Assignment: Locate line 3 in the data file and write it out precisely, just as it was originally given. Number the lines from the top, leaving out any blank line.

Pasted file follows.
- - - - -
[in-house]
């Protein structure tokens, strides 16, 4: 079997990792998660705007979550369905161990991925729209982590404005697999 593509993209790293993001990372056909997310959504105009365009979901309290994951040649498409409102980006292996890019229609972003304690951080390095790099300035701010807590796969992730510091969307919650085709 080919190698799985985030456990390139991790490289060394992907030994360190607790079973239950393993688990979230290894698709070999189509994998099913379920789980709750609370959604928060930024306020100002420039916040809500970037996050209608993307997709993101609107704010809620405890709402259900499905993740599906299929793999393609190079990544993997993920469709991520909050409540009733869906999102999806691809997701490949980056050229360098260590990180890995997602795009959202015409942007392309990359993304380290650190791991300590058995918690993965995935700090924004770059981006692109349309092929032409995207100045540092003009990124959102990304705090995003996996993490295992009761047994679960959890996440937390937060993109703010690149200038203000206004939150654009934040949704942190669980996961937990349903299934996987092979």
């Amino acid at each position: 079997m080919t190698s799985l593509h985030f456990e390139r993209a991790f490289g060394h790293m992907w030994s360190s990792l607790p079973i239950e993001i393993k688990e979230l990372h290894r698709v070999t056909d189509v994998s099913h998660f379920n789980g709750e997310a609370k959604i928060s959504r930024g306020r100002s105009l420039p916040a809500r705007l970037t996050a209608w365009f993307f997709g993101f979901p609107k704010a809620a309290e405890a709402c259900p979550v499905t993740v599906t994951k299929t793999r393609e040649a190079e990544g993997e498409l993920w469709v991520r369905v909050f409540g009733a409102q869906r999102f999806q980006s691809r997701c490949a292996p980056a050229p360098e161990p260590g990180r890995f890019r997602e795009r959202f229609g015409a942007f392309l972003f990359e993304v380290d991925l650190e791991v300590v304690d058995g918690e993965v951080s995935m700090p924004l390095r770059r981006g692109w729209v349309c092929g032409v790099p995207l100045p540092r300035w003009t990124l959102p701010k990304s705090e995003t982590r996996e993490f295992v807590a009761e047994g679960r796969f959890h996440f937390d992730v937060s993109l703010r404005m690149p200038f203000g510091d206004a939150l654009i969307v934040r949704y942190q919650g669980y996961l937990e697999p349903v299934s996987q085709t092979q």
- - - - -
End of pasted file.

């Amino acid at each position: 079997m080919t190698s799985l593509h985030f456990e390139r993209a991790f490289g060394h790293m992907w030994s360190s990792l607790p079973i239950e993001i393993k688990e979230l990372h290894r698709v070999t056909d189509v994998s099913h998660f379920n789980g709750e997310a609370k959604i928060s959504r930024g306020r100002s105009l420039p916040a809500r705007l970037t996050a209608w365009f993307f997709g993101f979901p609107k704010a809620a309290e405890a709402c259900p979550v499905t993740v599906t994951k299929t793999r393609e040649a190079e990544g993997e498409l993920w469709v991520r369905v909050f409540g009733a409102q869906r999102f999806q980006s691809r997701c490949a292996p980056a050229p360098e161990p260590g990180r890995f890019r997602e795009r959202f229609g015409a942007f392309l972003f990359e993304v380290d991925l650190e791991v300590v304690d058995g918690e993965v951080s995935m700090p924004l390095r770059r981006g692109w729209v349309c092929g032409v790099p995207l100045p540092r300035w003009t990124l959102p701010k990304s705090e995003t982590r996996e993490f295992v807590a009761e047994g679960r796969f959890h996440f937390d992730v937060s993109l703010r404005m690149p200038f203000g510091d206004a939150l654009i969307v934040r949704y942190q919650g669980y996961l937990e697999p349903v299934s996987q085709t092979q």